Juhi: I have mentioned the work with the Battery Industry Group (B.I.G.) that I chaired until recently, and we did some future systems scenario planning. We were saying ‘we've got this potential waste stream coming at us. What are we going to do about it?’ Really, the first question was, what is the vision for this system? What is the future that we want to see?’ So, by consciously creating a system that you hope is going to be beneficial to the wider community… it's self-perpetuating.
Julio: When you look at the mapping of the food systems, it's overwhelming, and the tendency is for people to say it's broken, it's unsustainable and we are doomed. But the reality is that the food system is working really well. It was designed like that. It was designed to be for mass consumption, mass production and mass waste… It actually needs to be disrupted. It needs to be reinvented. And that's the work that we are trying to do in …communities I work with in South Auckland.

Question 3: What are the challenges that you've faced or any challenges that you foresee in the future?

This question precipitated some necessary discussion about our current economic paradigm, and how systems thinking needs to be applied to the all-pervasive economic systems that define so much of our current production, consumption and waste practices.

Julio: We have to address the elephant in the room which is an economic system based on GDP growth, which means more production and more consumption. The challenge here [in Aotearoa NZ] is that we talk about the wellbeing economy. We talk about the economy of mana. We talk about all different sorts of models. They are for the greater good. But we walk the GDP model.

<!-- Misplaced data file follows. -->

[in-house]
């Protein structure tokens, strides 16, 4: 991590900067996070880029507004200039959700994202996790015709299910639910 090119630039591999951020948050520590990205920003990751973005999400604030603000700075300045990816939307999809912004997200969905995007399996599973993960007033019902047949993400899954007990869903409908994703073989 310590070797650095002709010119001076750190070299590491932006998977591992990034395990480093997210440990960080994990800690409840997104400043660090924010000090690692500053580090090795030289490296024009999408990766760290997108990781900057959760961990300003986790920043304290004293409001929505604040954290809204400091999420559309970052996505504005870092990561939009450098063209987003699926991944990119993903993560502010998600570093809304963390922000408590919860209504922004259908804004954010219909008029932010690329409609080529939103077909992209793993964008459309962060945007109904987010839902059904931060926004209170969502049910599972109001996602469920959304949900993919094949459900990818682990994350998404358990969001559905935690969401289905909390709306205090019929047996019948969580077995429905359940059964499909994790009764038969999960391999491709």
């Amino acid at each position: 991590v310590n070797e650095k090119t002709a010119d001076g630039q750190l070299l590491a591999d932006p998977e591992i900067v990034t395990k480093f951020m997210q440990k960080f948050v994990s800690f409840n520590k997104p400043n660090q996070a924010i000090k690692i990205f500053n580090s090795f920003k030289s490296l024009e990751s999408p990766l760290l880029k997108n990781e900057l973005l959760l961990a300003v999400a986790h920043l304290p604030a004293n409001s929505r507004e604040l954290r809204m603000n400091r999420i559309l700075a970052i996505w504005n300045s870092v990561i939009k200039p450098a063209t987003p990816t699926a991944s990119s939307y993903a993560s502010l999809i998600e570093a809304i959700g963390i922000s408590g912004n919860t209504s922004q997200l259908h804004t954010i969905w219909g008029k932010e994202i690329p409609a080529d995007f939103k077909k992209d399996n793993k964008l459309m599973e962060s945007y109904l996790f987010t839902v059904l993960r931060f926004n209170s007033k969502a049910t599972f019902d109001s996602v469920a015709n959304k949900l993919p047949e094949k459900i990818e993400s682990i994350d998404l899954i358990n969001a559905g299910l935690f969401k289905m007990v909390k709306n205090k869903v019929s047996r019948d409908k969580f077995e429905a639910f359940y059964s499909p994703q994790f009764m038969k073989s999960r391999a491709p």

Juhi: This fixation with GDP is really challenging when it's the context in which we operate as a modern society. When you're trying to either change a system or create a new system, you can't underestimate the massive inertia of the existing system…. And that's one of the reasons why we suggest building and prototyping things in parallel—with the coalition of like-minded people who want to drive change.
Priti: Our philosophy is to chip away at these huge challenges, do what we can, and instigate change at a level and at a scale that then starts becoming relevant [at scale].
Saskia: It can feel almost impossible to make systemic change happen because we have to realise that we are all operating within that system…. But what always gives me hope is that it is consciously designed this way…so, the hope that that gives me is that we consciously designed it in. So hopefully we can also consciously design it out—and redesign it in a way that is actually much more equal, much better.

In addition, there were also some really great questions from the audience that drew out further thoughtful and informative insights:

How have your culture and experiences internationally influenced your practice?